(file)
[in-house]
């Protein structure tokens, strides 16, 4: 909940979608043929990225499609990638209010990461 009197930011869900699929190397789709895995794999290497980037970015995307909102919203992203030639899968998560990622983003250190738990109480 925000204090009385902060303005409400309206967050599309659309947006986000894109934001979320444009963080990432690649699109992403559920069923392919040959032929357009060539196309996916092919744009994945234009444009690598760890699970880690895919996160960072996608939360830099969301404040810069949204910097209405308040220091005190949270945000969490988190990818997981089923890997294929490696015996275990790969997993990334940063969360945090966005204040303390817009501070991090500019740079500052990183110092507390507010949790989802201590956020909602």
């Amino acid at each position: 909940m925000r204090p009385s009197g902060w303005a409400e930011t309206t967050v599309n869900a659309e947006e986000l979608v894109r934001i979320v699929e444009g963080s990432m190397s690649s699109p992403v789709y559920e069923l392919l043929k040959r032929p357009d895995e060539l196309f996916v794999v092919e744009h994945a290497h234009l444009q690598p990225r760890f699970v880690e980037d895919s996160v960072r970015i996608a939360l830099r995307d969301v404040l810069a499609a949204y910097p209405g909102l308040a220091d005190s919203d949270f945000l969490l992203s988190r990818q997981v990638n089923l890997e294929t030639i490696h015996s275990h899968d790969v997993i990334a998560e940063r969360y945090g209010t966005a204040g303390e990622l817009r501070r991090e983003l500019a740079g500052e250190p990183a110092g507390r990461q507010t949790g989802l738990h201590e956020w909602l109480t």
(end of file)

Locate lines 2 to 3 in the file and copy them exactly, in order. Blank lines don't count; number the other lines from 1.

């Protein structure tokens, strides 16, 4: 909940979608043929990225499609990638209010990461 009197930011869900699929190397789709895995794999290497980037970015995307909102919203992203030639899968998560990622983003250190738990109480 925000204090009385902060303005409400309206967050599309659309947006986000894109934001979320444009963080990432690649699109992403559920069923392919040959032929357009060539196309996916092919744009994945234009444009690598760890699970880690895919996160960072996608939360830099969301404040810069949204910097209405308040220091005190949270945000969490988190990818997981089923890997294929490696015996275990790969997993990334940063969360945090966005204040303390817009501070991090500019740079500052990183110092507390507010949790989802201590956020909602």
């Amino acid at each position: 909940m925000r204090p009385s009197g902060w303005a409400e930011t309206t967050v599309n869900a659309e947006e986000l979608v894109r934001i979320v699929e444009g963080s990432m190397s690649s699109p992403v789709y559920e069923l392919l043929k040959r032929p357009d895995e060539l196309f996916v794999v092919e744009h994945a290497h234009l444009q690598p990225r760890f699970v880690e980037d895919s996160v960072r970015i996608a939360l830099r995307d969301v404040l810069a499609a949204y910097p209405g909102l308040a220091d005190s919203d949270f945000l969490l992203s988190r990818q997981v990638n089923l890997e294929t030639i490696h015996s275990h899968d790969v997993i990334a998560e940063r969360y945090g209010t966005a204040g303390e990622l817009r501070r991090e983003l500019a740079g500052e250190p990183a110092g507390r990461q507010t949790g989802l738990h201590e956020w909602l109480t």